A critical change


How Indiana House Bill 1134 could affect LN and the community as a whole

A controversial education bill, Indiana House Bill 1134 is up for consideration by the Indiana House of Representatives. Many see this bill as a response to the backlash some school districts have gotten for how they teach certain sensitive topics.
“If I were to explain House Bill 1134 to someone who’s never heard of it, I would explain it as a bill that has been brought forth due to isolated incidents in certain areas. I would further explain that some of the items in that bill don’t pertain to everyone statewide,” Justin Brown, President of Lawrence Education Association and teacher at Winding Ridge Elementary School, said.
House Bill 1134, authored by State Representative Anthony Cook, was introduced after a similar bill stalled in the Senate. One of the main purposes of the bill is to limit how certain subjects related to race and other sensitive topics can be talked about in schools.
“I think it could be challenging for a community as diverse as ours. If we didn’t teach history, it could come across as very offensive for some people, especially with the diversity that we have,” Dr. Shawn Smith, Superintendent of Lawrence Township schools, said.
Part of the bill aims to include parents more in the educational process. One major way that the bill plans to do this is by creating a “curricular materials advisory committee,” in which parents would have increased say in curriculum, and how subjects are taught in schools.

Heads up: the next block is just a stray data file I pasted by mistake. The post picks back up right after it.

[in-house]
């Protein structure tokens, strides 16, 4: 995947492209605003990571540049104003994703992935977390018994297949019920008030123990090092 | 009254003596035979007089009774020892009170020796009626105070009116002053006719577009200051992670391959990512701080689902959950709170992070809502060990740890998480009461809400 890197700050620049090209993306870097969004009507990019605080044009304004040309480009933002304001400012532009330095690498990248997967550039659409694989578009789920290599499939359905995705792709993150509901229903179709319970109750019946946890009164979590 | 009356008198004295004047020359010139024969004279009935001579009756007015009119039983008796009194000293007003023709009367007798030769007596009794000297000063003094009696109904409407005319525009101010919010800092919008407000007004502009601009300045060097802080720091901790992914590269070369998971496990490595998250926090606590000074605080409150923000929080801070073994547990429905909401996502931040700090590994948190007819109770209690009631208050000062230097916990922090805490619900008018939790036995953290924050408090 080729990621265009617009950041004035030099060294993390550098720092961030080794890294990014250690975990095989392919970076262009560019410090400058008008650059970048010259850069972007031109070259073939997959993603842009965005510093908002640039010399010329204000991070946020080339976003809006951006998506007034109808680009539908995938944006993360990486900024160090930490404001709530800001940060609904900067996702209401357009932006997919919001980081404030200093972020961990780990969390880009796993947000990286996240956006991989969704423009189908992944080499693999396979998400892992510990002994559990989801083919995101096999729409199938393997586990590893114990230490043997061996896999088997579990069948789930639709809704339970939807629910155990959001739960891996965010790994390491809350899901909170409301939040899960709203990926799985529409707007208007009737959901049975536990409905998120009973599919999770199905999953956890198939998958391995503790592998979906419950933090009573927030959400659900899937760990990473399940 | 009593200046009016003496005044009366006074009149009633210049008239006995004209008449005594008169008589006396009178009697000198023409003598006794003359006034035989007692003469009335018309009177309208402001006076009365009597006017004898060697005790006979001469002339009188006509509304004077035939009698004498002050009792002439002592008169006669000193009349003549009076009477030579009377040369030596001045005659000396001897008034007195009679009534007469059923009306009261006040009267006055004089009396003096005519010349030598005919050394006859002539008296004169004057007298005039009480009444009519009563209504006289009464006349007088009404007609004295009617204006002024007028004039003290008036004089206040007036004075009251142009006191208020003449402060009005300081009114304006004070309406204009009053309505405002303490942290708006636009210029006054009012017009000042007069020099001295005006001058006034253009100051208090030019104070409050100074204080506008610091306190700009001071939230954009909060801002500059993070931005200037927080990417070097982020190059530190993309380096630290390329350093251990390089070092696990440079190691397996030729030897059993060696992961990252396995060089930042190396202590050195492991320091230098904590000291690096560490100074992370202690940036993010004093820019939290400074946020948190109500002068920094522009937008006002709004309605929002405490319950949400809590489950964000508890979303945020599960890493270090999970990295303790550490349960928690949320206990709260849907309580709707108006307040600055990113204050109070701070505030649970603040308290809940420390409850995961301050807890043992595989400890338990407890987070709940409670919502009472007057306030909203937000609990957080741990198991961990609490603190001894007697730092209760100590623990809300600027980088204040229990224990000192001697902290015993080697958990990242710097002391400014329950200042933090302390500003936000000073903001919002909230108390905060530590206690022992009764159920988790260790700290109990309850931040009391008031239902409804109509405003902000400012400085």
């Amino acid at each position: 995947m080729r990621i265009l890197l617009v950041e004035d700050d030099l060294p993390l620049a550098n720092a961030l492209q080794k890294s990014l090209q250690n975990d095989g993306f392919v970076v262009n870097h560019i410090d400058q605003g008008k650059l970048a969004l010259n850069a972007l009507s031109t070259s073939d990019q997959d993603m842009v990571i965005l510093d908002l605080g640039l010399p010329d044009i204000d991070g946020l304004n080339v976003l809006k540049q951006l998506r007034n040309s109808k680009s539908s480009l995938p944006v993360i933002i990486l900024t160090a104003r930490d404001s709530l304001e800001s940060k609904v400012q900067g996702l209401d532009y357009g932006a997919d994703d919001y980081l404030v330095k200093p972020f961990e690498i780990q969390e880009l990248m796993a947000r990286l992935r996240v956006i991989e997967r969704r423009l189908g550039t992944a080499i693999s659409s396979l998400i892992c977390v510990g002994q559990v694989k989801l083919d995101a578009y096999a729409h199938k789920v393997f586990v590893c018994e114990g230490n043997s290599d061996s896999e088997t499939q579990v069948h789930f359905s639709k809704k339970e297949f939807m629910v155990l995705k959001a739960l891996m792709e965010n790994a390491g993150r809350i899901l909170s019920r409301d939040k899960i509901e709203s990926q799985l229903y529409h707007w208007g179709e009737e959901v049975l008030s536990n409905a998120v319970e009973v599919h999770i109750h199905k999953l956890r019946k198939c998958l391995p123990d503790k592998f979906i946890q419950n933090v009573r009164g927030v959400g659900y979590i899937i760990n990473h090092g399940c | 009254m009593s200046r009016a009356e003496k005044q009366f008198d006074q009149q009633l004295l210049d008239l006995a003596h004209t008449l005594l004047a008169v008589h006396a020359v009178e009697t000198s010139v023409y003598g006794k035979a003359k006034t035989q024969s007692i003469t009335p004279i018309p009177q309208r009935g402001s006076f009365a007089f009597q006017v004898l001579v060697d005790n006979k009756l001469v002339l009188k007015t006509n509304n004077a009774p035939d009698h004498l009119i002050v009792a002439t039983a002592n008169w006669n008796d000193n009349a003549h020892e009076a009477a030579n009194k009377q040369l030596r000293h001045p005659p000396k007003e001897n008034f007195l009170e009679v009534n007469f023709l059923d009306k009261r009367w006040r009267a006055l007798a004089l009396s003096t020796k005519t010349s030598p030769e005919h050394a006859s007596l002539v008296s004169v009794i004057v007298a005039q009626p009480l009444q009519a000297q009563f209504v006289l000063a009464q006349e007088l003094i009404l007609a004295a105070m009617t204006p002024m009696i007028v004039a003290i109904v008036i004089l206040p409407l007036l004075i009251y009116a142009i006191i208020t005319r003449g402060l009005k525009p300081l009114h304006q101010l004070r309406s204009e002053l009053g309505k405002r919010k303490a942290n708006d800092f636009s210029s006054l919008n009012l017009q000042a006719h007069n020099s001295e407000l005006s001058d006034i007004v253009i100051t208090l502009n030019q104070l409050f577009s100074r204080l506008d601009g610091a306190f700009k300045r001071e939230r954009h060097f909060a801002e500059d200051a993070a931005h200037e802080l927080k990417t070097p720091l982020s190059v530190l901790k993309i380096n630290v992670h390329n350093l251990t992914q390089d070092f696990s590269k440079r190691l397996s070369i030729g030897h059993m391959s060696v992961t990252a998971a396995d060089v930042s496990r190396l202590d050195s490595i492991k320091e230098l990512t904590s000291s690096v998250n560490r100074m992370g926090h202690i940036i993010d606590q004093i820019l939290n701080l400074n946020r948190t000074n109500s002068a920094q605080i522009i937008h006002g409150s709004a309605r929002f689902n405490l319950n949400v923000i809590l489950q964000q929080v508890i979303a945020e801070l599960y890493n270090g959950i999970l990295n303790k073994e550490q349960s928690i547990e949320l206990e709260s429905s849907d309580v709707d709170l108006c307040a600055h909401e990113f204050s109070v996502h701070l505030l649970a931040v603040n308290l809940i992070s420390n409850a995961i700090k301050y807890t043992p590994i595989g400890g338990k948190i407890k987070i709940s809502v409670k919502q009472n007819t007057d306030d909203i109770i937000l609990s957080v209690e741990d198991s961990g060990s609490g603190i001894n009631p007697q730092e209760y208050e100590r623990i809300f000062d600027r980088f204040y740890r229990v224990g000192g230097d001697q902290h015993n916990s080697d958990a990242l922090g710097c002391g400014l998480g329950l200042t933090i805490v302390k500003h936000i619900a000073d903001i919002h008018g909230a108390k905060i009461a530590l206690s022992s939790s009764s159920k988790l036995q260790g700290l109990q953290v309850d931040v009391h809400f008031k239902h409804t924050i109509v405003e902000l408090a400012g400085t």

“I think it is super important to have parents involved in the learning process, but there are other ways parents can get involved through parent-teacher organizations,” Brown said.
In Lawrence Township, curriculum is reviewed in a process called “Program Evaluation” at several levels before making its way to its students. Superintendent Dr. Shawn Smith has experience with this process, but is unsure how this new proposed law would change current policy.
“When an education bill passes, it can sometimes be difficult to understand what the repercussions are until a somewhat lengthy process occurs. The state education department, school board, and teachers have to interpret what a law would mean, and how it would be different from any current policy,” Smith said.
One requirement for teachers under House Bill 1134 would be to post educational activities and resources on the school website prior to instruction. The aim is to increase transparency and student involvement, but many see this as an unnecessary burden for teachers, giving them more work and less ability to be creative.
“If teachers don’t have the flexibility and creativity to use their art and skill, and we are going to handcuff them and tell them how they teach, that’s a problem,” Smith said.
Another aim of House Bill 1134 is to limit, or at least significantly alter, the way in which divisive topics are taught. Some question the principle behind this, and argue that teaching divisive topics are essential to a student’s educational success.
“Government and politics can’t be taught without discussing government and politics. That necessarily includes topics that can be divisive,” government teacher Anthony Rufatto said.
In a district and community that prides itself on promoting and teaching diversity and inclusion, some may see this particular philosophy as counterproductive.
“We are such an inclusive community and accepting of one another that we don’t have to fight one another over these types of issues,” Smith said.